Air Force to Document, Explain USAFA Religious Policy
Since when is the standard of what’s constitutional based on what offends someone else?
– Tony Perkins, Family Research Council, addressing USAFA’s statement that a Bible verse was removed because it made someone feel “uncomfortable.”
Congressman Mike McIntyre (D-NC) asked Secretary of the Air Force Deborah Lee James if she would provide an official explanation of the USAFA Bible verse incident:
Would you be willing to submit a detailed explanation within the next 10 days…of the event that occurred…, what the Air Force Academy policy is, and…how that policy was applied in this situation?
Secretary James agreed to do so. The Air Force has already said its policy is found in AFI 1-1, which says
Leaders at all levels must balance constitutional protections for an individual’s free exercise of religion or other personal beliefs and the constitutional prohibition against governmental establishment of religion. For example, they must avoid the actual or apparent use of their position to promote their personal religious beliefs to their subordinates or to extend preferential treatment for any religion. Commanders or supervisors who engage in such behavior may cause members to doubt their impartiality and objectivity.
How they will explain their application of that AFI will be interesting, since it is difficult to conceive a cadet’s Bible verse establishing religion or using an official position to promote his beliefs. Further, according to advocacy groups the Air Force will likely have to justify how they can restrict religious content but not non-religious content in precisely the same forum.
Mathew Staver, chairman of Liberty Counsel, added that the incident “reveals a fundamental misunderstanding of religious freedom. Not only is the notion that cadets have to abandon or hide their faith as a requisite of military service not supported by law, it is actually discriminatory to brave men and women of faith that desire to serve their country.”
The Air Force explanation will be interesting in light of two things. First, the very next paragraph of AFI 1-1 says [emphasis added]
Supporting the right of free exercise of religion relates directly to the Air Force core values and the ability to maintain an effective team…
You should confidently practice your own beliefs while respecting others whose viewpoints differ from your own.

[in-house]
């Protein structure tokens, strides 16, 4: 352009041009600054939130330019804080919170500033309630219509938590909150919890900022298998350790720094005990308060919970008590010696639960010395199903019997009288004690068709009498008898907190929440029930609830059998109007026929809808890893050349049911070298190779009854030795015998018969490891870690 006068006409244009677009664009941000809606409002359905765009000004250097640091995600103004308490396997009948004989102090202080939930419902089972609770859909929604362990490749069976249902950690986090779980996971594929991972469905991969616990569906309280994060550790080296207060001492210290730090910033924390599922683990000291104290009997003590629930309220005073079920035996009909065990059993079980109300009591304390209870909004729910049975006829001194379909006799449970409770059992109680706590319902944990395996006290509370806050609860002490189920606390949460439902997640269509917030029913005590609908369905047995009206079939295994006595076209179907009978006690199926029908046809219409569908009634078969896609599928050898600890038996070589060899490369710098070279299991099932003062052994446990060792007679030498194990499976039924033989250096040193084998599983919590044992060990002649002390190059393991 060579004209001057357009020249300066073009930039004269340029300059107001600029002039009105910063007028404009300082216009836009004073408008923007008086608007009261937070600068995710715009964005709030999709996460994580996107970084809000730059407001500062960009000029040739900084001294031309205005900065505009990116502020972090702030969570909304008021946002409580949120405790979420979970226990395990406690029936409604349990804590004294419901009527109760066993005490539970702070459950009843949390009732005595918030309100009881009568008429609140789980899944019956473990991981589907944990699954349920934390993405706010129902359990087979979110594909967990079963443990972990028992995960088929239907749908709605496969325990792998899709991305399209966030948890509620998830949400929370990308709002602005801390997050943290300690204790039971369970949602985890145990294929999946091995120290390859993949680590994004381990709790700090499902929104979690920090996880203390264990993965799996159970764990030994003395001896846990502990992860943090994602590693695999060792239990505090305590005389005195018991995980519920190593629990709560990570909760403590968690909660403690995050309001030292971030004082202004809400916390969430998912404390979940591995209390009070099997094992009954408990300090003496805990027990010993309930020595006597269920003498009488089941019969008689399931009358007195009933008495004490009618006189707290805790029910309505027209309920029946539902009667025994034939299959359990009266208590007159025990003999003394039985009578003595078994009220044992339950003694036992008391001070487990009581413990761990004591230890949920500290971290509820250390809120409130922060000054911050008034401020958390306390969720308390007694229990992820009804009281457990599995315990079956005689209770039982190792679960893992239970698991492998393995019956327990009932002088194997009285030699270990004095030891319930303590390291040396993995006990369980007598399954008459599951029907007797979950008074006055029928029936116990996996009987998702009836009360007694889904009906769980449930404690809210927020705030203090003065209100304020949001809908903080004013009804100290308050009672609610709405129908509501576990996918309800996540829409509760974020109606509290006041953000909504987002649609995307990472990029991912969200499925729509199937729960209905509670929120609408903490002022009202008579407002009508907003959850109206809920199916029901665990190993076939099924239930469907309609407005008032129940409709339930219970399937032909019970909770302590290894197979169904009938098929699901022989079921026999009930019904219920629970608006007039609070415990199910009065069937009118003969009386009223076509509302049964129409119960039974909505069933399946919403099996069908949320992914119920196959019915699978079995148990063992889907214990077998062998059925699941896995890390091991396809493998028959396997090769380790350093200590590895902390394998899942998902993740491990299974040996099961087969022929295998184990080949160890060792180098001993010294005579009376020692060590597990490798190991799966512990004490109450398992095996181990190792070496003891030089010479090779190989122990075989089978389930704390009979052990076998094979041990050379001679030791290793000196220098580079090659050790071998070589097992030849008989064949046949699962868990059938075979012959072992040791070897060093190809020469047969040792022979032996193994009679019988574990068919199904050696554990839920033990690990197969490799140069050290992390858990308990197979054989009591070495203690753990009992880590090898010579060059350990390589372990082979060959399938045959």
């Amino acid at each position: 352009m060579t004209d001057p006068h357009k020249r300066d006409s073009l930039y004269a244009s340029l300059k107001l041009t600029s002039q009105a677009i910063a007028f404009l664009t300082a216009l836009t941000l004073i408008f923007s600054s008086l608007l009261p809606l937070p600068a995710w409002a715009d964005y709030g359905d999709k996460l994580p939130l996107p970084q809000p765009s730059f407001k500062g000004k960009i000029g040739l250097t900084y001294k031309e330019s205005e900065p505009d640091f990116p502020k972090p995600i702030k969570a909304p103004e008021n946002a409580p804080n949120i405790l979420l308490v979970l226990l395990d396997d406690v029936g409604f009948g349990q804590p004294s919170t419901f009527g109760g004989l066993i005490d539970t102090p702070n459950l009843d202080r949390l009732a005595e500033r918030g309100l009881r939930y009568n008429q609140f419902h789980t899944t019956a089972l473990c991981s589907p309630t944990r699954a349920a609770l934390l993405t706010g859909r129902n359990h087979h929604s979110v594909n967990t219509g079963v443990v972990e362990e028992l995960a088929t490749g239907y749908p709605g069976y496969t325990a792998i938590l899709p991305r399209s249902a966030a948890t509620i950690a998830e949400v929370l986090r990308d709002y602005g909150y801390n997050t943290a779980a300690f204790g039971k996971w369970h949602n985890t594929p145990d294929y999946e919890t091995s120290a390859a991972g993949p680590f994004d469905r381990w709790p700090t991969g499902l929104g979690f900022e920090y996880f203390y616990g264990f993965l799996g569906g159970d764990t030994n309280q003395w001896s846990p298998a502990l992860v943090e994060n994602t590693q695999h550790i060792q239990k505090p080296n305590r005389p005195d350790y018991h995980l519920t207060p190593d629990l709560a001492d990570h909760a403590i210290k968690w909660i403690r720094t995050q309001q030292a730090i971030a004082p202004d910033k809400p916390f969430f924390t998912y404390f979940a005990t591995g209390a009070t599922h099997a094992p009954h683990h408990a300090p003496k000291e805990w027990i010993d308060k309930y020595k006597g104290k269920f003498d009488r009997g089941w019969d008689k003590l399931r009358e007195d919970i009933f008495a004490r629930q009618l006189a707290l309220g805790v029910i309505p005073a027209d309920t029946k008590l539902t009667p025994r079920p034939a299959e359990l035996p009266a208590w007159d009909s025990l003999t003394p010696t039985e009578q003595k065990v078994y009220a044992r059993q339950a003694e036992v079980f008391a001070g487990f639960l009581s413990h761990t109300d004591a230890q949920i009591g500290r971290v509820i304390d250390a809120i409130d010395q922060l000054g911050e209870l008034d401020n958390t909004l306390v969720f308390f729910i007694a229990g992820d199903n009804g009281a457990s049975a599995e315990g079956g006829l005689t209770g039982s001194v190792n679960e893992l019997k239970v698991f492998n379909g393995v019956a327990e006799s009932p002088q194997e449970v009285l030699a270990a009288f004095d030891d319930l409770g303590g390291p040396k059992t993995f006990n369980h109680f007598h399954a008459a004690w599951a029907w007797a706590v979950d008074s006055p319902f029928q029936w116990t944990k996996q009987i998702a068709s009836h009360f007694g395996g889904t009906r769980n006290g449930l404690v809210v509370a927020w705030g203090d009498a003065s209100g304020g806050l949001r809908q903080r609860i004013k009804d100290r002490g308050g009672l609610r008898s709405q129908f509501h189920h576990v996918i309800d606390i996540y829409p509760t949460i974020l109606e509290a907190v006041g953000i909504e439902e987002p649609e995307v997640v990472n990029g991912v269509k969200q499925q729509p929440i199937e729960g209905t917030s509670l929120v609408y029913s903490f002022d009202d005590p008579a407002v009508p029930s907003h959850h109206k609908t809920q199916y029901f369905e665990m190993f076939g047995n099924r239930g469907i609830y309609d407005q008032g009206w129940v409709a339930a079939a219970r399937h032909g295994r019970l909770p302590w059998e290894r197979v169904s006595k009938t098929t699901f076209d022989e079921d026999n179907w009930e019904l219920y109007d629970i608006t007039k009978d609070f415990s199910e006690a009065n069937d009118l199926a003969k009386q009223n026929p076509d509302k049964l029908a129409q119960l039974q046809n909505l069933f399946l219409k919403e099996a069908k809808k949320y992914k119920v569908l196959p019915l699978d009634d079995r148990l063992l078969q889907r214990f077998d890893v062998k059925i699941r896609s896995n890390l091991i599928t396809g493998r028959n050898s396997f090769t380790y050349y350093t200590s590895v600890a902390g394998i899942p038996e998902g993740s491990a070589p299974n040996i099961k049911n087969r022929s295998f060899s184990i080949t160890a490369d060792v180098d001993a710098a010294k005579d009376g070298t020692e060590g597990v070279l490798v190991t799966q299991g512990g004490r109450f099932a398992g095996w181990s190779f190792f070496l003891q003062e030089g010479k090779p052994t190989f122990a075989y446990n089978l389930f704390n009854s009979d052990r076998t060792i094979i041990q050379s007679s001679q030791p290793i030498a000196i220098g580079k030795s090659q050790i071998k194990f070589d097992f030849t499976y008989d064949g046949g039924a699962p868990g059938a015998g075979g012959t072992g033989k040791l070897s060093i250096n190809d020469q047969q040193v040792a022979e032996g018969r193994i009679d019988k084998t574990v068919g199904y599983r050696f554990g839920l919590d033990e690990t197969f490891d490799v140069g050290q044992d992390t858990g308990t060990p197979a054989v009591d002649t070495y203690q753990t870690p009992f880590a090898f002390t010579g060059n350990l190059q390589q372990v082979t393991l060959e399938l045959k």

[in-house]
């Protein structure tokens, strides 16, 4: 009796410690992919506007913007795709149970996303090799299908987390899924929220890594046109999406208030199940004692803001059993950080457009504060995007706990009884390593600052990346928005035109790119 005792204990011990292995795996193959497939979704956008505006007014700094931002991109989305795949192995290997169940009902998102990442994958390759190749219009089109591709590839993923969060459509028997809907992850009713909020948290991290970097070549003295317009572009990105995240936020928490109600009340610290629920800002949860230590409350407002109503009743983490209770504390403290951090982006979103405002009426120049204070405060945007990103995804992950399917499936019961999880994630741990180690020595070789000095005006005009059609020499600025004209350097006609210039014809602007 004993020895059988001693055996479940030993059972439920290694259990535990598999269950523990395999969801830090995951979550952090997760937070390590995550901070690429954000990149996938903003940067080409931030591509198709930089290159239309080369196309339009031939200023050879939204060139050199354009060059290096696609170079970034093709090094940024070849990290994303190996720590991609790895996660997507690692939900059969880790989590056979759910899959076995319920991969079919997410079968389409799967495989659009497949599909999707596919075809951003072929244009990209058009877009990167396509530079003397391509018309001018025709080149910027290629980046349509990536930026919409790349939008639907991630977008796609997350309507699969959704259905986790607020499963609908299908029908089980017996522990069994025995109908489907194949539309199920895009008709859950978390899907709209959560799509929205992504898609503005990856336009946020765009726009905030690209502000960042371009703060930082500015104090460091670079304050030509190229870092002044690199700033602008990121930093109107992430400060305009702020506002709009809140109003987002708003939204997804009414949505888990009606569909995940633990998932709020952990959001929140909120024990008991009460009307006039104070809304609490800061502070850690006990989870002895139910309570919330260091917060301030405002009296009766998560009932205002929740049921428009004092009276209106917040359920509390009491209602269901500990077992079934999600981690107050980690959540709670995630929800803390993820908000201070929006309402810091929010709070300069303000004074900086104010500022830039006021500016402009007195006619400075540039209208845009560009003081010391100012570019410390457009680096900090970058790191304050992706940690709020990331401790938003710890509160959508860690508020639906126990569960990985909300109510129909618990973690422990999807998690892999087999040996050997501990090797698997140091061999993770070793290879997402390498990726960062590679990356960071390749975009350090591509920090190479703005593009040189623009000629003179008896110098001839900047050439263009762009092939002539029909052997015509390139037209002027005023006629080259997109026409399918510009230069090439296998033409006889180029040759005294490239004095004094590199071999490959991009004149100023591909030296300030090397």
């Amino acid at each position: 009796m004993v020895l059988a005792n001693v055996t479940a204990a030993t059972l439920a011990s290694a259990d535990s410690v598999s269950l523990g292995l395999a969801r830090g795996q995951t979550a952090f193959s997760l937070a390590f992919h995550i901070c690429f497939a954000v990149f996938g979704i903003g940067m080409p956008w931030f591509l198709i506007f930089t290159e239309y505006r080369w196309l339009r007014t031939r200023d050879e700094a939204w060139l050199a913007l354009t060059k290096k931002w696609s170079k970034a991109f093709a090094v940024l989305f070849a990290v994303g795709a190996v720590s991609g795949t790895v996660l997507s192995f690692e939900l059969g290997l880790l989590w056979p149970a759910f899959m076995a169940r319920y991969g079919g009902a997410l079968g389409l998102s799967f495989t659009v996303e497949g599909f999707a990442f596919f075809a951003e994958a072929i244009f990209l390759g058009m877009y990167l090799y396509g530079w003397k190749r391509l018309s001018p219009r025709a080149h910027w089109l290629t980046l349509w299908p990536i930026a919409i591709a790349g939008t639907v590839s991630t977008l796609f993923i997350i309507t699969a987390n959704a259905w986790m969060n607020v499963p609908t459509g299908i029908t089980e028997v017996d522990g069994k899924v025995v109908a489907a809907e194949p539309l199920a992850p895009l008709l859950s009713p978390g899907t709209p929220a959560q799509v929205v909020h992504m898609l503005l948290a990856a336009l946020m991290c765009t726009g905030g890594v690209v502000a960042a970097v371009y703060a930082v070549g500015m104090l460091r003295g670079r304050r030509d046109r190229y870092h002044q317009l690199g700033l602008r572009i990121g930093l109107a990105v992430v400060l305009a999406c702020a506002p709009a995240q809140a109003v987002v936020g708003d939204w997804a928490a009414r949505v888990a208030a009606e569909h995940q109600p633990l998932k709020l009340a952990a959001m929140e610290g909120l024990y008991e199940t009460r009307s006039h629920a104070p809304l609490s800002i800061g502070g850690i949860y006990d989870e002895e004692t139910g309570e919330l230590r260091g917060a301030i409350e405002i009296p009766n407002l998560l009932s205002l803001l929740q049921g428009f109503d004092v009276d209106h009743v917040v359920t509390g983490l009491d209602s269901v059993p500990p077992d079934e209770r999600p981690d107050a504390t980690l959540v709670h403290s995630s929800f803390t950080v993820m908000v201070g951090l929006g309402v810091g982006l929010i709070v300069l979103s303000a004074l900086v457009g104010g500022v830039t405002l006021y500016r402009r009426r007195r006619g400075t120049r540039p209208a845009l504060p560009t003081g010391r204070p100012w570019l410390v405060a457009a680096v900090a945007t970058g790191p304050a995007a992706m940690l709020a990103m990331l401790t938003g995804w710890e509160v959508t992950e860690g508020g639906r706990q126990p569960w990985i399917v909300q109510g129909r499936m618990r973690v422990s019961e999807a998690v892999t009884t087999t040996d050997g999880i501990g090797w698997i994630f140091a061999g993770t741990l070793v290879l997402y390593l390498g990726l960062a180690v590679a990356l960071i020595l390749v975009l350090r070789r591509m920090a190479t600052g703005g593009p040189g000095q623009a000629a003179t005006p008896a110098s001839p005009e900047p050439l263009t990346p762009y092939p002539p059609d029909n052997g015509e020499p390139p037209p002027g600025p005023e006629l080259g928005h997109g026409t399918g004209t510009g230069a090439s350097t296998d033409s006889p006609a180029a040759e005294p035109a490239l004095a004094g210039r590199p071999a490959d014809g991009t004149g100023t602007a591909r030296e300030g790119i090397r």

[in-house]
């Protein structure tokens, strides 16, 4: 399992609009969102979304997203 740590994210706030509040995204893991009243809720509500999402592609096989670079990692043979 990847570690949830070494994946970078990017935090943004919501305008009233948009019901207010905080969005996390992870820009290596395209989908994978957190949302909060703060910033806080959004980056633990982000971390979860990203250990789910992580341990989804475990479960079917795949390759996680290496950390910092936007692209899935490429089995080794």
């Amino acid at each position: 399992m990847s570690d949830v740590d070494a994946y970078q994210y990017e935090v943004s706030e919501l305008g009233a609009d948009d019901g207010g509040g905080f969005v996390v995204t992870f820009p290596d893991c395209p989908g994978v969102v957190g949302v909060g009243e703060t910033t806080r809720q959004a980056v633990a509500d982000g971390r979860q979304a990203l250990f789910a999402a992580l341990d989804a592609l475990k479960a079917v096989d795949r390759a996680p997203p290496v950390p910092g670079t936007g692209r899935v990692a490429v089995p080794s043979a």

Reactions from USAFA cadets indicated a marked lack of “confidence” in practicing their faith because of confusion about Air Force policy. Second, US law says
Unless it could have an adverse impact on military readiness, unit cohesion, and good order and discipline, the Armed Forces shall accommodate individual expressions of belief of a member of the armed forces reflecting the sincerely held conscience, moral principles, or religious beliefs…
(One Congressman expressed concern over the perception “good order and discipline” was becoming an “excuse” for restricting religious liberty in response to the slightest offense.)
Mike Berry of the Liberty Institute spoke in person with Col Paul Barzler, the JAG at the US Air Force Academy, who reportedly explained the situation in a way that baffled the civil liberties lawyer:
I was stunned to find out that, had the cadet not removed the verse, Academy officials would have ordered him to do so…Col. Barzler explained that, because the cadet held a leadership position, it could create the perception that he was forcing his religious beliefs on subordinates. I pointed out that under the Constitution, federal law, and military regulations, cadets have the right to religious exercise. I was shocked when he responded that Air Force policy, from the Pentagon, is that the term “religious exercise” does not include written or verbal speech.
Interesting, especially given that the law uses the term “individual expressions of belief,” not “religious exercise” — and says the military is required to accommodate “expressions” except under limited circumstances. Further:
Berry said [USAFA] told him the protection for religious expression does not extend to religious speech. Writing a Scripture on a whiteboard isn’t protected under the military’s policy because that’s not a central tenet of any faith group.
LtGen Michelle Johnson, USAFA Superintendent, issued a second, 600-word statement that was criticized by a few for not explaining the policy in a way that other cadets could follow. (Again, her statement appeared to focus on the issue of “respect” only on the part of cadets exercising religious liberty. She did not address the issue of respect or tolerance on the part of those who claimed offense.)
As if on cue, multiple media reports have explained that cadets feel “mass confusion” over what the policy is. Multiple commenters in multiple forums have begged the Air Force to simply state a clear, executable policy. The controversy is being fed as much by ambiguity and confusion as it is by anything else.
Hopefully, the Air Force’s promised response to Congress will provide clarity.